I started to write that the Granite Belt is a fairly young region, as James Halliday’s Wine Atlas of Australia dates the first wine grapes as having been planted in 1965.  However,  Granite Belt Wine & Tourism claims vines were first cultivated by an Italian Catholic priest in the 19th century and cites vineyards and wineries dating back to the beginning of the 20th century.  As a region, it is known for small producers making boutique quality wines, though some of its appeal is certainly wine tourism with easy access from Brisbane.  It’s also home to a number of interesting grape varieties, which are highlighted through the Strange Bird Alternative Wine Trail, co-founded by the Ridgemill Estate winemaker.

I’ve written about Saperavi twice before, with the Hugh Hamiliton Oddball of McLaren Vale, Australia and the Taliani Valley of Napareuli, Georgia, so I think it’s time to move on to the producer.

What is now Ridgemill Estate got its start as vineyards under the name Emerald Hill in 1998 with plantings of Cabernet Sauvignon, Shiraz, Merlot and Chardonnay.  Tempranillo followed two years later, and in 2004 the property was purchased by the current owner, Martin Cooper who set about making some changes.  He hired Peter McGlashan as  winemaker and manager, rebranded the estate as Ridgemill, established cabins in the vineyards for wine tourism, and expanded plantings to include Saperavi, Verdelho and Viognier.  The current line up of wines includes varietal Chardonnay, Verdelho and Shiraz, blends of Cabernet Sauvignon / Malbec, Cabernet Sauvignon / Malbec / Merlot, and Monastrell / Tempranillo, as well as a Merlot rosé.  They also produce a sweet white wine, two fortified wines and a traditional method sparkling wine.  Apparently they also have plantings of Jacquez, which is banned in France.  How cool is that?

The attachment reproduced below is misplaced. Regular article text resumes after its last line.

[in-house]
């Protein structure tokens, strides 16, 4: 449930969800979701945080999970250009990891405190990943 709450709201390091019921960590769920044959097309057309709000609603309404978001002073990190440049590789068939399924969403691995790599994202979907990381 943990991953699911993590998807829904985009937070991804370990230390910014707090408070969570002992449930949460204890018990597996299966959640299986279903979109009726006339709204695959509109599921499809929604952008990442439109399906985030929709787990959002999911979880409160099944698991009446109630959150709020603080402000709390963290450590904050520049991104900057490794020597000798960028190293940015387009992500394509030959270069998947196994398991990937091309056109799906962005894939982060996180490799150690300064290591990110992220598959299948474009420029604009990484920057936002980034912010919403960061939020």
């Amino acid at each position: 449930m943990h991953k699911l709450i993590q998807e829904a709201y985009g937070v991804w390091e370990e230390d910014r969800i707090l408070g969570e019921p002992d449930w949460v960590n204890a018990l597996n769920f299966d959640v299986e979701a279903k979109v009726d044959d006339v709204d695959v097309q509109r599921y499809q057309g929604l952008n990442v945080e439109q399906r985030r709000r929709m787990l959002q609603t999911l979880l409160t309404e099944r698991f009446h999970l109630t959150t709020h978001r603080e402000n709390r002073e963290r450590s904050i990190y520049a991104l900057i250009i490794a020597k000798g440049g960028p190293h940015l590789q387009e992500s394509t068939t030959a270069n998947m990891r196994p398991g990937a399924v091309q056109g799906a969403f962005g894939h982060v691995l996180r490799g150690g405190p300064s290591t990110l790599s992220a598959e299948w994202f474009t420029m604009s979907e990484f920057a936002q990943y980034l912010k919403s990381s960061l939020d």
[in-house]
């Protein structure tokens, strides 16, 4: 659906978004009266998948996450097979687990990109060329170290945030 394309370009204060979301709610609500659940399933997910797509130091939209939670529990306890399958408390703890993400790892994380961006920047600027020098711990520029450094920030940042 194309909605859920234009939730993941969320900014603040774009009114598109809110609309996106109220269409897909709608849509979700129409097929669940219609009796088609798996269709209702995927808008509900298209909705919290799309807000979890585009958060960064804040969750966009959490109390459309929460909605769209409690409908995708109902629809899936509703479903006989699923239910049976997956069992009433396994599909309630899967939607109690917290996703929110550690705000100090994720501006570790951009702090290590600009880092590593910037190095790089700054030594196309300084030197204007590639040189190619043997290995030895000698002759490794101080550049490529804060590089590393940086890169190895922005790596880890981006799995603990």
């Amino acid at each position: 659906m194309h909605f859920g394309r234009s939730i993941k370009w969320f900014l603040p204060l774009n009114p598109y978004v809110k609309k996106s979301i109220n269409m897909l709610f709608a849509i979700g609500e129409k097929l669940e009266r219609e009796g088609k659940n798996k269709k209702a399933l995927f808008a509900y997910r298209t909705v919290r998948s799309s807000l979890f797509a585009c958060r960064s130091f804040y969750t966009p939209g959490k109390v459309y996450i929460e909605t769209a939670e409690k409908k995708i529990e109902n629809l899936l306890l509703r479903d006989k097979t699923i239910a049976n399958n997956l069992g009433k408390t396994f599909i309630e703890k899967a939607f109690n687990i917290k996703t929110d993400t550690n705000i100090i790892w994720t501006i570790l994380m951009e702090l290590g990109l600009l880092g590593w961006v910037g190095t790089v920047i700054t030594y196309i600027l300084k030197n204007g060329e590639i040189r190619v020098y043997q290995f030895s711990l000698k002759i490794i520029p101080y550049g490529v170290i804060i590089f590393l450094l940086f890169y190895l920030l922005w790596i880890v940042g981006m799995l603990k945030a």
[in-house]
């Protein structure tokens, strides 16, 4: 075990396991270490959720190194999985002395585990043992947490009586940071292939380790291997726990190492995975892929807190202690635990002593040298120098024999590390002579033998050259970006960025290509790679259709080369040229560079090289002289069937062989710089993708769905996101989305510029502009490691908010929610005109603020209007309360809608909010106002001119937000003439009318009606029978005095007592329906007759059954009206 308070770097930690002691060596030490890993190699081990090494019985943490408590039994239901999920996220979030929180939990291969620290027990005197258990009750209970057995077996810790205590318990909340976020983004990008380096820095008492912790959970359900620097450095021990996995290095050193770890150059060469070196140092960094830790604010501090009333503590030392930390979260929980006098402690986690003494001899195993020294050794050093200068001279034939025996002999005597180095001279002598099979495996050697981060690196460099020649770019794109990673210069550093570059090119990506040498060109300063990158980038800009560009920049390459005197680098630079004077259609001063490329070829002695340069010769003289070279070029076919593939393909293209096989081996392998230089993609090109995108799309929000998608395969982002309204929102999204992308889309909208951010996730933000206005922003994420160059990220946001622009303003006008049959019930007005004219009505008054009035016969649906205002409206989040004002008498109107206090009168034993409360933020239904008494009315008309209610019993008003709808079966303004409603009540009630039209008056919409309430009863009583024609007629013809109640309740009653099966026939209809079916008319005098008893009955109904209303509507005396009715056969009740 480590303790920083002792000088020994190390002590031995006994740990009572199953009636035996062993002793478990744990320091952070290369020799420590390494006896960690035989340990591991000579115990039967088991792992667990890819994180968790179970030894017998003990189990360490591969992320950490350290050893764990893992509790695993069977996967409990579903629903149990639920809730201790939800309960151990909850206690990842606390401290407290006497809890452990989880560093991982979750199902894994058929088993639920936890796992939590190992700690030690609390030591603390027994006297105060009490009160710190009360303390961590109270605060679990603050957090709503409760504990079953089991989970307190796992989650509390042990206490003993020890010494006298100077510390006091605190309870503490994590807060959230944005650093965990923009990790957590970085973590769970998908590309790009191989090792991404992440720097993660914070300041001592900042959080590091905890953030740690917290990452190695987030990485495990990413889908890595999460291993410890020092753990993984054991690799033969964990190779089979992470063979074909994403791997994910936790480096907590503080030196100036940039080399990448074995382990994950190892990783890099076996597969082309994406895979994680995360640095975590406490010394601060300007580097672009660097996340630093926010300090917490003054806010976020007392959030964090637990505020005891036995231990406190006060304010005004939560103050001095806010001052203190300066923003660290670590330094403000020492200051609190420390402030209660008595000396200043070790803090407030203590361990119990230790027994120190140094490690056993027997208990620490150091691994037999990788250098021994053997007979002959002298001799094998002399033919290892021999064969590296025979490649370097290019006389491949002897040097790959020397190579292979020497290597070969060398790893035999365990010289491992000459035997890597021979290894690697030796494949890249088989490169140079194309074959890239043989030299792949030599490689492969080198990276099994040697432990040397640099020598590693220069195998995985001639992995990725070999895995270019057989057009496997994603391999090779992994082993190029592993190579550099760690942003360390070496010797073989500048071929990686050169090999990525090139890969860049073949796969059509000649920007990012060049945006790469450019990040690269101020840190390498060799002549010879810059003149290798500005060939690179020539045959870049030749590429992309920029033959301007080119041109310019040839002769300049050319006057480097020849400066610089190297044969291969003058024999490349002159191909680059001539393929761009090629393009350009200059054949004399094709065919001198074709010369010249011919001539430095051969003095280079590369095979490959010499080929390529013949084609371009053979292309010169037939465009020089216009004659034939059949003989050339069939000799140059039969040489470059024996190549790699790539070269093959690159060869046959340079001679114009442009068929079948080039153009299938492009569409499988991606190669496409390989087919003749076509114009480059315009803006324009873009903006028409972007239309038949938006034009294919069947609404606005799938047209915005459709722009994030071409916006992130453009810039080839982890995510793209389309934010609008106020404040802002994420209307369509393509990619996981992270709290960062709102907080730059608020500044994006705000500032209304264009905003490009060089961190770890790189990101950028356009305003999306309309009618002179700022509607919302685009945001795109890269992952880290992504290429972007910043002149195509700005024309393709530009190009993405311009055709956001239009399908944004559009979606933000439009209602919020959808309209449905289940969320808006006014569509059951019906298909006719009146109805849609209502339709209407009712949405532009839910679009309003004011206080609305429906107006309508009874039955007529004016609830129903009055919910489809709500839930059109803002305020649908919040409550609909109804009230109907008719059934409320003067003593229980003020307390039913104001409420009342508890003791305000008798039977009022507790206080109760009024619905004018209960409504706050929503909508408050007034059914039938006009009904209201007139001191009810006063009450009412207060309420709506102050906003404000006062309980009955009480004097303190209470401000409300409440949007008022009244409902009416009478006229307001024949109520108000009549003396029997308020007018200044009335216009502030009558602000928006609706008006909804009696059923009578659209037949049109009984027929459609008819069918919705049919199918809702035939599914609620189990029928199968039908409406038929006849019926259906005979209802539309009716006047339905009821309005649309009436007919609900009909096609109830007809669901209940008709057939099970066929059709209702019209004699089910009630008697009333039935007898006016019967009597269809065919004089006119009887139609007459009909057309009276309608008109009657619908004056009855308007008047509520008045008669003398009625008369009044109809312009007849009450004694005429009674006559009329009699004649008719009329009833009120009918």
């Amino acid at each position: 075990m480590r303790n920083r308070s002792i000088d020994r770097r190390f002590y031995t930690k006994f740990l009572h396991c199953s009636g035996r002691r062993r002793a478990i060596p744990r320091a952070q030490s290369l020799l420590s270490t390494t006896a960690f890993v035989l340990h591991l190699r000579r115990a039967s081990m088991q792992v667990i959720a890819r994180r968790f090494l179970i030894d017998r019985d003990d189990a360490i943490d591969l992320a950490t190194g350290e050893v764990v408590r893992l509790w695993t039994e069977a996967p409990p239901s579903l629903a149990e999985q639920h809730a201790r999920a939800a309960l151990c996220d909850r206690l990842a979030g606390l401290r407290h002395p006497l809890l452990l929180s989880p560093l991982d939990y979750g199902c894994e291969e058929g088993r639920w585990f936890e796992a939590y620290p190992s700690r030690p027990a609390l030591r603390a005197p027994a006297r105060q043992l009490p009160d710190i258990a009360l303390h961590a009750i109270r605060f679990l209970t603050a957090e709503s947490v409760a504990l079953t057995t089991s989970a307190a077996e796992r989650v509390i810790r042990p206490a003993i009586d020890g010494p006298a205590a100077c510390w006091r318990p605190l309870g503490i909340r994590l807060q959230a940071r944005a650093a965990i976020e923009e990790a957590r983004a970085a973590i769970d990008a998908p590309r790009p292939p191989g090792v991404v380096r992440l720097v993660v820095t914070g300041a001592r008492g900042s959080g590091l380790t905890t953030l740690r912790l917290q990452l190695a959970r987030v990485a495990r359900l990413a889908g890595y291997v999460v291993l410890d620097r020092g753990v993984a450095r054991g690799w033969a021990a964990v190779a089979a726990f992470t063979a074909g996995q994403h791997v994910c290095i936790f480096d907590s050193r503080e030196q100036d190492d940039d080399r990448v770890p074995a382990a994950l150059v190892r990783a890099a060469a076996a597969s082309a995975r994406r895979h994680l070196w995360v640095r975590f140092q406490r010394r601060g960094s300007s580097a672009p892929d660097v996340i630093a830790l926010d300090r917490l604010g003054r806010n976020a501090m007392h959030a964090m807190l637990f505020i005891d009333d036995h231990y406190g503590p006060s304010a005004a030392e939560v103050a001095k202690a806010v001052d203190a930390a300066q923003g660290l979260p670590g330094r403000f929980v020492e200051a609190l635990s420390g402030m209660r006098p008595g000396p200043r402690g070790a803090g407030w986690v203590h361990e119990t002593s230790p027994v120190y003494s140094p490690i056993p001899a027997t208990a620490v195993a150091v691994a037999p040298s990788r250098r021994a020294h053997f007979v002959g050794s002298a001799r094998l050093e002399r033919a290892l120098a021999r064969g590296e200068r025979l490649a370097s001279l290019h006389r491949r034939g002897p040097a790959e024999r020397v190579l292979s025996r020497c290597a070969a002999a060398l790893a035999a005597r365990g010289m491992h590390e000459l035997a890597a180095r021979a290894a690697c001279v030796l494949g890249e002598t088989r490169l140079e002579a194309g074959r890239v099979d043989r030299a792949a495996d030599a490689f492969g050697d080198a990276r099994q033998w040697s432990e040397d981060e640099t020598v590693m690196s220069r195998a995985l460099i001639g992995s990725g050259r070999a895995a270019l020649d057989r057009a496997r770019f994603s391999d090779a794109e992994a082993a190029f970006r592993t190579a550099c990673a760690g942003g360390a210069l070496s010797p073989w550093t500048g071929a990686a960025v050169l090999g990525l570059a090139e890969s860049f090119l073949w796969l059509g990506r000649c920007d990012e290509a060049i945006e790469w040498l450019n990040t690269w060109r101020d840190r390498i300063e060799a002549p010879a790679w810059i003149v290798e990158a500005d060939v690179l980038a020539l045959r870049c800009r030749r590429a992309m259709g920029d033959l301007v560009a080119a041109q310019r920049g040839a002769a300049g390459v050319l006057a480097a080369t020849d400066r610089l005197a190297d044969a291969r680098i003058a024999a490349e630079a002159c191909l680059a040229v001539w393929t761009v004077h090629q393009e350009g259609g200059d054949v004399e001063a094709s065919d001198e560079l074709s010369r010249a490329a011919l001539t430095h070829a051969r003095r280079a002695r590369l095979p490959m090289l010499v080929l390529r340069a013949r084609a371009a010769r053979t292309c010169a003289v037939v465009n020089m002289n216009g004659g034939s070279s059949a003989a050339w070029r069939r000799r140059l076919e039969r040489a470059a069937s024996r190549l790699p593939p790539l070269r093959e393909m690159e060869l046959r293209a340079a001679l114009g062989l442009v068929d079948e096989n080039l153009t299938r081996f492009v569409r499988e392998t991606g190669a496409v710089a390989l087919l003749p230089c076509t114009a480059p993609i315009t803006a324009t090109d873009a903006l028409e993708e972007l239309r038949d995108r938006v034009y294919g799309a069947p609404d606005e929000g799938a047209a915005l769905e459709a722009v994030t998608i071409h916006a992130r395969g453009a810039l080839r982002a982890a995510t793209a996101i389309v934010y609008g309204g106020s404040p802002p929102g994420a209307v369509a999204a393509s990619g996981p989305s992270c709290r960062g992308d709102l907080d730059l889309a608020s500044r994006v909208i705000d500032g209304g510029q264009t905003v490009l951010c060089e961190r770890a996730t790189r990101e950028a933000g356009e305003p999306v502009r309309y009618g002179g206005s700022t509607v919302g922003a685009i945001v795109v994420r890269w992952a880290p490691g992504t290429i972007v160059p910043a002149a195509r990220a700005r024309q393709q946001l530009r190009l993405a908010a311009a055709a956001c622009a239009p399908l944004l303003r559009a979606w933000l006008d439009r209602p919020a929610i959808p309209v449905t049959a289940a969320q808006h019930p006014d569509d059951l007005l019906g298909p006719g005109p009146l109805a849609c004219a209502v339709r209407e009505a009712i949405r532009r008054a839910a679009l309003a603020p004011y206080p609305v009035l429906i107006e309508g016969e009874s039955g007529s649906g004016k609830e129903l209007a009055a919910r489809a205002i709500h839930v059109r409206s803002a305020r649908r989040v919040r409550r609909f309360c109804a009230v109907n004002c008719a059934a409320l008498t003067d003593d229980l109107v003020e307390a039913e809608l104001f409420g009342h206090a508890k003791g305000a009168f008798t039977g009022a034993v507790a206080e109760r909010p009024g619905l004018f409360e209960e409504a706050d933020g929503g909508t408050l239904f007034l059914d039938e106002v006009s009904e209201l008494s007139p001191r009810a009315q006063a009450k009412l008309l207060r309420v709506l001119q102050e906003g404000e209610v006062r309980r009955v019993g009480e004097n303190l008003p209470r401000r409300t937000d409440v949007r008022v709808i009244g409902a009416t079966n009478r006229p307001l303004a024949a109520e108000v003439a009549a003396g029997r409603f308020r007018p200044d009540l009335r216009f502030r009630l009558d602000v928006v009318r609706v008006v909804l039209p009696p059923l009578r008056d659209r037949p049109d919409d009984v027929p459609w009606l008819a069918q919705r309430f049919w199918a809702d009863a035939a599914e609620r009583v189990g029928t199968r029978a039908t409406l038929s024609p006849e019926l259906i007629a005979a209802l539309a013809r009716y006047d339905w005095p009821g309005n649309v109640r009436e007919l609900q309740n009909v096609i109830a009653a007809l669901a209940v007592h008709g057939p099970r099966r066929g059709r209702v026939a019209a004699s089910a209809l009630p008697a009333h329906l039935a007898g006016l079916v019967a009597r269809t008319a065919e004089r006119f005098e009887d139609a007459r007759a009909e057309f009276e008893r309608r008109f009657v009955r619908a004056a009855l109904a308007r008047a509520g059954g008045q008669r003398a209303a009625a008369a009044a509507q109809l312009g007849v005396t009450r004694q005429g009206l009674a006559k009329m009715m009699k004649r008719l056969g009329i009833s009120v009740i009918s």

None of that is exceptionally out of the ordinary (except for the Jacquez), so what has left me scratching my head so much?  Primarily that the back label of this wine says that 60 bottles were produced, unfined and unfiltered.  Sixty bottles, five cases, or 45 litres of wine.  It’s an impossibly small amount, and I say that having worked three vintages with a winery that is effectively a one man band.  Saperavi is a reasonably productive grape, and as the vines were planted in 2006 I have a difficult time imagining their harvest only came to 60 bottles.  Then again, since this was released the same year it was produced, perhaps there is a 2012 reserve that will be released after further maturation.  Or maybe they sold off a portion of the harvest to another winemaker.